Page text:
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Re: Is x > y ? [#permalink]
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09 Oct 2010, 10:28
Agreed It's just that the way I was taught algebra, there was a lot of focus on graphs. I find it way more intuitive than algebraic manipulation, more straight forward than plugging values and in almost all cases faster especially for very simple functions like these Posted from my mobile device
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Re: Is x > y ? [#permalink]
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09 Oct 2010, 11:15
shrouded1 wrote: Agreed
It's just that the way I was taught algebra, there was a lot of focus on graphs. I find it way more intuitive than algebraic manipulation, more straight forward than plugging values and in almost all cases faster especially for very simple functions like these
Posted from my mobile device Even I was taught in same way. But post JEE, I never used them. I will work one day on graphs for sure. It is the best approach.
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Re: DS question : need help [#permalink]
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Re: Is x > y ? [#permalink]
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28 Oct 2010, 14:28
Hi Bunuel!, do you have similar questions? They would be very helpful to be sure that we have learned this Thanks!
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Re: Is x > y ? [#permalink]
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shrouded1 wrote: I thought this was a really tough question !
Is \(x > y\) ?
(1) \(\sqrt{x} > y\) (2) \(x^3 > y\) One of those gorgeous questions that seem so simple at first but surprise you later... Best way to work on these is to fall back on your drawing skills (Yes, I love diagrams!) Statement (1): If I can say that \(x >= \sqrt{x}\) for all values of x, then I can say that x > y. The green line shows me the region where \(x >= \sqrt{x}\) but the red line shows me the region where it isn't. Then, for the red line region, x MAY NOT be greater than y. Not Sufficient. I also understand from this statement that x >= 0. Statement (2): If I can say that \(x >= x^3\) for all values of x, then I can say that x > y. The green lines show me the region where \(x >= x^3\) but the red lines show me the region where it isn't. Then, for the red line region, x MAY NOT be greater than y. Not Sufficient. Attachment:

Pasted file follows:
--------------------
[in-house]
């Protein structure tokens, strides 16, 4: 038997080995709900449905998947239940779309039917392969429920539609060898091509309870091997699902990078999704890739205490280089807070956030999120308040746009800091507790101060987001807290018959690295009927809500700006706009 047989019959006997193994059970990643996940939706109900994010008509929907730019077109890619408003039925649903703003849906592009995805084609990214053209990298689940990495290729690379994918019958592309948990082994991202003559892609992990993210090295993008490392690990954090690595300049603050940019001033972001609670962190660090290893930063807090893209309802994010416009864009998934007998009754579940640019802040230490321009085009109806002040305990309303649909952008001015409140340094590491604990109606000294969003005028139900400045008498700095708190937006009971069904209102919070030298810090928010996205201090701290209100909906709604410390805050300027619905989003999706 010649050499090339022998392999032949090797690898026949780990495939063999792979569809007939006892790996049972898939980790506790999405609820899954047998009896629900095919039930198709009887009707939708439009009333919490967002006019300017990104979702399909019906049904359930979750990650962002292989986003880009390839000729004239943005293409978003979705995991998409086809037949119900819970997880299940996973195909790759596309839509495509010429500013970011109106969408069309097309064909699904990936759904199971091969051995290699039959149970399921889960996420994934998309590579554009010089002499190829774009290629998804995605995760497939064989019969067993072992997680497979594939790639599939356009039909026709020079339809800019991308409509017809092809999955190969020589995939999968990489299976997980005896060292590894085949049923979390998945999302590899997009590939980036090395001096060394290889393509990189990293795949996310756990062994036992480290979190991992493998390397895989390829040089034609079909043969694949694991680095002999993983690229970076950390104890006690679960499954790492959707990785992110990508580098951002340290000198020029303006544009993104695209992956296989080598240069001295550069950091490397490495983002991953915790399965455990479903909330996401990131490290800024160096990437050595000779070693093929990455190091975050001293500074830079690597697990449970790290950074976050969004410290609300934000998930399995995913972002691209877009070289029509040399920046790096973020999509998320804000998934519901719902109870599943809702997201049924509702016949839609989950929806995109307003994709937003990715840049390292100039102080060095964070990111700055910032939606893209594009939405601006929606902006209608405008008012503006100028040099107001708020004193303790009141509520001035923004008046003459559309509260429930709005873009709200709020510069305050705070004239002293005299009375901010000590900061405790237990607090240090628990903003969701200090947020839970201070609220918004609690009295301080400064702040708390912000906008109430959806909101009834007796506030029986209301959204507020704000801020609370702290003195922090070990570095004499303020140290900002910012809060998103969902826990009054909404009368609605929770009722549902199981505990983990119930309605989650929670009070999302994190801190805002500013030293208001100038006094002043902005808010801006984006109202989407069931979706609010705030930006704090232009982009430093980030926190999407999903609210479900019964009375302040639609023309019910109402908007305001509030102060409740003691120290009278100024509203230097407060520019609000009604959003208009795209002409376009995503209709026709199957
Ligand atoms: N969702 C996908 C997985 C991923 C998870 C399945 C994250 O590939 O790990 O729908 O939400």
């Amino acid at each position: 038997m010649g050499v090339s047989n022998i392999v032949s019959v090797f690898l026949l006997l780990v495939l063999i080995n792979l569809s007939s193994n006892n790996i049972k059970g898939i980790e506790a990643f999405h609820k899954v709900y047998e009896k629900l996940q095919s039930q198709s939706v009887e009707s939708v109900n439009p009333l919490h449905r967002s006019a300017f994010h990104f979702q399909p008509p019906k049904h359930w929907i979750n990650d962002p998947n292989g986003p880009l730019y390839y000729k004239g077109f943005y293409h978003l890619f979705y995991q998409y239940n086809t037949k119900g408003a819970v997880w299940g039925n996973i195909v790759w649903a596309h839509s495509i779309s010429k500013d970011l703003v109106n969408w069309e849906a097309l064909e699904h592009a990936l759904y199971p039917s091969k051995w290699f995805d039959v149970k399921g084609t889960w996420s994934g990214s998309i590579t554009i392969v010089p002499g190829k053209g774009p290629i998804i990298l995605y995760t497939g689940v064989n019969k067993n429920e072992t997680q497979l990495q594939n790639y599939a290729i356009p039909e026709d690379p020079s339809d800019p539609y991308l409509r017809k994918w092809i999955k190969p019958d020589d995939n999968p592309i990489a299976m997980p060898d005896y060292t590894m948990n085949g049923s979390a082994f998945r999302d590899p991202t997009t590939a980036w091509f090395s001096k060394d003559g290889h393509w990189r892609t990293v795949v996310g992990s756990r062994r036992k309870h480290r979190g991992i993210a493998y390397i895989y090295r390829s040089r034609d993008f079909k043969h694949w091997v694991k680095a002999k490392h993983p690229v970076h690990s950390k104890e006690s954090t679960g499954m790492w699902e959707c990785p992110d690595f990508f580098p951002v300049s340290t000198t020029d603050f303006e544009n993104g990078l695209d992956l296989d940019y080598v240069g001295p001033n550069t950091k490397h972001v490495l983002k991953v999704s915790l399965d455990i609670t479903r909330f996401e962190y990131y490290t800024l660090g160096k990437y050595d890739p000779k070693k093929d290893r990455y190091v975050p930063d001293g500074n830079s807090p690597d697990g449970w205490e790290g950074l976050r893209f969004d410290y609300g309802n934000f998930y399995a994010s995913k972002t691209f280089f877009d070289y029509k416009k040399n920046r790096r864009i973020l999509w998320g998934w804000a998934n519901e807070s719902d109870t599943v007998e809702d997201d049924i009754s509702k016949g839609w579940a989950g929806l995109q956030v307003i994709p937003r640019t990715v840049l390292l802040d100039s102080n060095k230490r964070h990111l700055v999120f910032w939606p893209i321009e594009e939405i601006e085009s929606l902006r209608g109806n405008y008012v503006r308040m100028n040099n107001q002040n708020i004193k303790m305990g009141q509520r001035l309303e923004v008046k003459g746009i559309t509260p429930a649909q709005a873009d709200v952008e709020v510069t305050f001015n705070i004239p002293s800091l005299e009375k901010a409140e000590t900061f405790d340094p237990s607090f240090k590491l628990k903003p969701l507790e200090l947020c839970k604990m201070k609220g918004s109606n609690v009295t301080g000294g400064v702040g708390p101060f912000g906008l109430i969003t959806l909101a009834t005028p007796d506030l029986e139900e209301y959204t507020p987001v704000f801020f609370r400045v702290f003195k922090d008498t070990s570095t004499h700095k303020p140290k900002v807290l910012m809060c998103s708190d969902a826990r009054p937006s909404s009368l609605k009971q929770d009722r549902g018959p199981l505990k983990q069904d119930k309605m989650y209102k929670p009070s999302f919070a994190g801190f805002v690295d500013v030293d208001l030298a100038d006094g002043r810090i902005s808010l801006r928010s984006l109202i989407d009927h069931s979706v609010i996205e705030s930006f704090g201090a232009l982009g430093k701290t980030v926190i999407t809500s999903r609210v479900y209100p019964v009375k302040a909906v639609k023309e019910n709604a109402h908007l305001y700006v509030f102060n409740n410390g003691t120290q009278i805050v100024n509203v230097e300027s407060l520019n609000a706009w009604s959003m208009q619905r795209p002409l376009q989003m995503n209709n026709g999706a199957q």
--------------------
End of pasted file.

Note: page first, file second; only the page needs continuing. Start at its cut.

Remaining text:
Ques.jpg [ 9.04 KiB  Viewed 49540 times ]
Using both together, I know x >= 0. If 0 <= x <= 1, then we know \(x >= x^3\). Since statement (2) says that \(x^3 > y\), I can say that x > y. If x > 1, then we know \(x > \sqrt{x}\). Since statement (1) says that \(\sqrt{x} > y\), I can deduce that x > y. For all possible values of x, we can say x > y. Sufficient. Answer (C).
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Re: Is x > y ? [#permalink]
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29 Oct 2010, 14:47
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satishreddy wrote: hey bunnel.....can we also rewrite sq root X>M as X>M2 , by squaring both sides to make things simple,,,,,,,,, We can raise both parts of an inequality to an even power if we know that both parts of an inequality are nonnegative (the same for taking an even root of both sides of an inequality).For example: \(2<4\) > we can square both sides and write: \(2^2<4^2\); \(0\leq{x}<{y}\) > we can square both sides and write: \(x^2<y^2\); But if either of side is negative then raising to even power doesn't always work. For example: \(1>2\) if we square we'll get \(1>4\) which is not right. So if given that \(x>y\) then we can not square both sides and write \(x^2>y^2\) if we are not certain that both \(x\) and \(y\) are nonnegative. We can always raise both parts of an inequality to an odd power (the same for taking an odd root of both sides of an inequality).For example: \(2<1\) > we can raise both sides to third power and write: \(2^3=8<1=1^3\) or \(5<1\) > \(5^2=125<1=1^3\); \(x<y\) > we can raise both sides to third power and write: \(x^3<y^3\). Hope it helps.
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Re: Is x > y ? [#permalink]